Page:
University of Windsor
The Forensic biometric analysis of changes in facial response provoked by emotional arousal during initial and subsequent exposure to stimuli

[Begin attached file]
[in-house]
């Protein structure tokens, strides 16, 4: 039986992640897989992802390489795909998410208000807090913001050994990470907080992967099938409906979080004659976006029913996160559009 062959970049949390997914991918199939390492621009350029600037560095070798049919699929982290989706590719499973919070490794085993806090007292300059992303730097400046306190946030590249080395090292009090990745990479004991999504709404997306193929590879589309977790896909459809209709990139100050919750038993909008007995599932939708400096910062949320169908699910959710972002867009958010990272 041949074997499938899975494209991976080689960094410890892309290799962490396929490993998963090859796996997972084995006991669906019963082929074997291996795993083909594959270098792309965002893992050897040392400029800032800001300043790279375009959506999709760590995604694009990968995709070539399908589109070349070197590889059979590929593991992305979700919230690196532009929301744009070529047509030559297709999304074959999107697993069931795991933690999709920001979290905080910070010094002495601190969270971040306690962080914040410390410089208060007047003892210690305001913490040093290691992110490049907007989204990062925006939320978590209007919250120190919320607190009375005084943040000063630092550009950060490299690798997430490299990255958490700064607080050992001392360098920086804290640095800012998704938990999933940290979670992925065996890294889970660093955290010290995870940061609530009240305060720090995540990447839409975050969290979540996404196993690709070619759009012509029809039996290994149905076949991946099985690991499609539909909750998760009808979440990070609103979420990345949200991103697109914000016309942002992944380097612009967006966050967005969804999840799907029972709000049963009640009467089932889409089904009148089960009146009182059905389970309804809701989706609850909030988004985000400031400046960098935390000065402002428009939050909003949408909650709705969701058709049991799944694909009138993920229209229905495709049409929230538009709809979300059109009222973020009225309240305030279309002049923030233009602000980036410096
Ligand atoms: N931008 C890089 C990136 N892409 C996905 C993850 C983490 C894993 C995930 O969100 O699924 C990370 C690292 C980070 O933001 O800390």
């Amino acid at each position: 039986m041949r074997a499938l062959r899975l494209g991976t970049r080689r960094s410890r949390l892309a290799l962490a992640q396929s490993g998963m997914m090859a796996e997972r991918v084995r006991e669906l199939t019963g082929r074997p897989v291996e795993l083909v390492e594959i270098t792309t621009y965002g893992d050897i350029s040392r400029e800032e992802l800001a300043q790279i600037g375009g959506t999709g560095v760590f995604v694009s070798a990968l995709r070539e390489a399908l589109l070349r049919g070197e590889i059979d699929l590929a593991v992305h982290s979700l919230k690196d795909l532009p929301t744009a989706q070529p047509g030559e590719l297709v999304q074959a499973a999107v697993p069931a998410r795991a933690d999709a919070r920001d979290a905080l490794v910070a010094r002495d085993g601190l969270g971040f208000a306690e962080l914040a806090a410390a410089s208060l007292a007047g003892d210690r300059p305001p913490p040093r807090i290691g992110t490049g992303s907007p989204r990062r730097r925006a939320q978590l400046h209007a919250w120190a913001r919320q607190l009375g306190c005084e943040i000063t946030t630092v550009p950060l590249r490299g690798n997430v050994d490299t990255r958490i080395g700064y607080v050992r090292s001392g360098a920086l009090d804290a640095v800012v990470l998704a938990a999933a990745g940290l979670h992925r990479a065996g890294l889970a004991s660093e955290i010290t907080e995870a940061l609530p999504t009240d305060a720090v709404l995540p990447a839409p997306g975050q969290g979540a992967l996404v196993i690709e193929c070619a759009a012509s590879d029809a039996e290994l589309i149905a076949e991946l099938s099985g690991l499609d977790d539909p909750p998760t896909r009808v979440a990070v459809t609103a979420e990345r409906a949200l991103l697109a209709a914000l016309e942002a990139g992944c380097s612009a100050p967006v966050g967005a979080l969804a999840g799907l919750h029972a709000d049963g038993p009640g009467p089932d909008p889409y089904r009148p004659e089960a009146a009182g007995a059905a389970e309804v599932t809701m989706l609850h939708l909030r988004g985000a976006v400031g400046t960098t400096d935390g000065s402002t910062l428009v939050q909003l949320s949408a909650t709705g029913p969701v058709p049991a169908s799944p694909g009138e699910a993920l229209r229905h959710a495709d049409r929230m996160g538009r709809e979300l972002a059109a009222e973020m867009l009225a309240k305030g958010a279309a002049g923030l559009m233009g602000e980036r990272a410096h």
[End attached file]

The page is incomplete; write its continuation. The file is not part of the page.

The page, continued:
Abstract: The purpose of this research is to determine if recall of the same stimuli produces similar emotional reactions as the initial response. Humans experience involuntary and voluntary responses when encountered with a stimulus. Facial expressions are the natural way to deduce and interpret the emotional state of that person. Specialized software called iMotions biometric software can virtually mold itself to the structure of one’s face to interpret and infer the personalized emotional states. There are seven main emotions detected by the iMotions emotient FACET facial expression recognition and analysis software; joy, sadness, anger, surprise, contempt, disgust, and fear. 11 respondents, 6 females and 5 males, 20-23 years of age participated in this study. Seven videos were shown to each respondent corresponding to each emotion analyzed. Two sessions took place for this procedure; in the first the respondents viewed the stimuli for the initial exposure, following the general procedure, in the second session, respondents viewed the same stimuli again, as the recalled exposure. It was expected that a decrease in every emotion for every respondent on the recalled exposure compared to the initial would occur. The emotion time percent values generated by the iMotions software confirmed that previously being exposed to a stimulus reduces the level of emotion the second time in comparison to the first and that recall of the same stimuli produces a lesser emotional reaction in comparison to the initial response. It can be concluded that each respondent exhibited similar levels of reaction from the initial exposure to the recalled exposure.